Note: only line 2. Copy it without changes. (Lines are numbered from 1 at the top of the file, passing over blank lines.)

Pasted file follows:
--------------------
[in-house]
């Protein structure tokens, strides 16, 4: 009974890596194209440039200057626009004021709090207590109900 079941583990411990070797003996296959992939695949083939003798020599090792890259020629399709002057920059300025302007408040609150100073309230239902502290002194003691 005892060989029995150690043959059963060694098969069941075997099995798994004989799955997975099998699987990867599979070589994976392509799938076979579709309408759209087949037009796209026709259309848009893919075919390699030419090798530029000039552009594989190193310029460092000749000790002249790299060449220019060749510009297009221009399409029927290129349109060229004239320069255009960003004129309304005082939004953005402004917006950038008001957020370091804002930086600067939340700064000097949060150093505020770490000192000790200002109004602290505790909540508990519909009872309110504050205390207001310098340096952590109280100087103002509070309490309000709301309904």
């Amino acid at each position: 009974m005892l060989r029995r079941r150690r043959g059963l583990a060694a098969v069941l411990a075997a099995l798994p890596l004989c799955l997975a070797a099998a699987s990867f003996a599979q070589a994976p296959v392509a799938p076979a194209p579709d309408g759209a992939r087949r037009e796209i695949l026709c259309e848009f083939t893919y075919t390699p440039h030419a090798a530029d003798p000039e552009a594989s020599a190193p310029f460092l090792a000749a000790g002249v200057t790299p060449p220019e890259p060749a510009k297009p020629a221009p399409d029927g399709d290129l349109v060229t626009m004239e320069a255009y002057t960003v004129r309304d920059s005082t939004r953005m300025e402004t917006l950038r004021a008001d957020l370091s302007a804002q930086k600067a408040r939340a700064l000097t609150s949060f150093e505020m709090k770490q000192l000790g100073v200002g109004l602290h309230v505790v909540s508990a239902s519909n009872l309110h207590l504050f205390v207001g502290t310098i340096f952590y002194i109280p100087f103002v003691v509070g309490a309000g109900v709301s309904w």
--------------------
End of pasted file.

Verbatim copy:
């Protein structure tokens, strides 16, 4: 009974890596194209440039200057626009004021709090207590109900 079941583990411990070797003996296959992939695949083939003798020599090792890259020629399709002057920059300025302007408040609150100073309230239902502290002194003691 005892060989029995150690043959059963060694098969069941075997099995798994004989799955997975099998699987990867599979070589994976392509799938076979579709309408759209087949037009796209026709259309848009893919075919390699030419090798530029000039552009594989190193310029460092000749000790002249790299060449220019060749510009297009221009399409029927290129349109060229004239320069255009960003004129309304005082939004953005402004917006950038008001957020370091804002930086600067939340700064000097949060150093505020770490000192000790200002109004602290505790909540508990519909009872309110504050205390207001310098340096952590109280100087103002509070309490309000709301309904």